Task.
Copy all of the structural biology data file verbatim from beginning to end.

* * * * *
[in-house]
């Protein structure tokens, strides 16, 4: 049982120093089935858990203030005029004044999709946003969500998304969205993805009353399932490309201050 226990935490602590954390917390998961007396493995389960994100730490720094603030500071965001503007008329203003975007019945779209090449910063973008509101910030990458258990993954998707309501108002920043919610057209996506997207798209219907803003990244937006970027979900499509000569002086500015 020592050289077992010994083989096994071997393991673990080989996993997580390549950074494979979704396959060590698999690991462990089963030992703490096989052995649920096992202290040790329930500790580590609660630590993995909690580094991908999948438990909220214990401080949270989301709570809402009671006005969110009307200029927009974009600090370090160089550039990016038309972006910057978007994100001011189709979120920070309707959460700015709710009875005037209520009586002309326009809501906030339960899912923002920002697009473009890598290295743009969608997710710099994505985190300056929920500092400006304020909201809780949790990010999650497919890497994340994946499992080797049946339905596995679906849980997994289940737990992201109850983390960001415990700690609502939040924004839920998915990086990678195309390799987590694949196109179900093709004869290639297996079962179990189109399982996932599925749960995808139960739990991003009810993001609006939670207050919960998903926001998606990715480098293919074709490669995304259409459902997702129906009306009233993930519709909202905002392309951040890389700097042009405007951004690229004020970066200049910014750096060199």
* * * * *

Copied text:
[in-house]
């Protein structure tokens, strides 16, 4: 049982120093089935858990203030005029004044999709946003969500998304969205993805009353399932490309201050 226990935490602590954390917390998961007396493995389960994100730490720094603030500071965001503007008329203003975007019945779209090449910063973008509101910030990458258990993954998707309501108002920043919610057209996506997207798209219907803003990244937006970027979900499509000569002086500015 020592050289077992010994083989096994071997393991673990080989996993997580390549950074494979979704396959060590698999690991462990089963030992703490096989052995649920096992202290040790329930500790580590609660630590993995909690580094991908999948438990909220214990401080949270989301709570809402009671006005969110009307200029927009974009600090370090160089550039990016038309972006910057978007994100001011189709979120920070309707959460700015709710009875005037209520009586002309326009809501906030339960899912923002920002697009473009890598290295743009969608997710710099994505985190300056929920500092400006304020909201809780949790990010999650497919890497994340994946499992080797049946339905596995679906849980997994289940737990992201109850983390960001415990700690609502939040924004839920998915990086990678195309390799987590694949196109179900093709004869290639297996079962179990189109399982996932599925749960995808139960739990991003009810993001609006939670207050919960998903926001998606990715480098293919074709490669995304259409459902997702129906009306009233993930519709909202905002392309951040890389700097042009405007951004690229004020970066200049910014750096060199």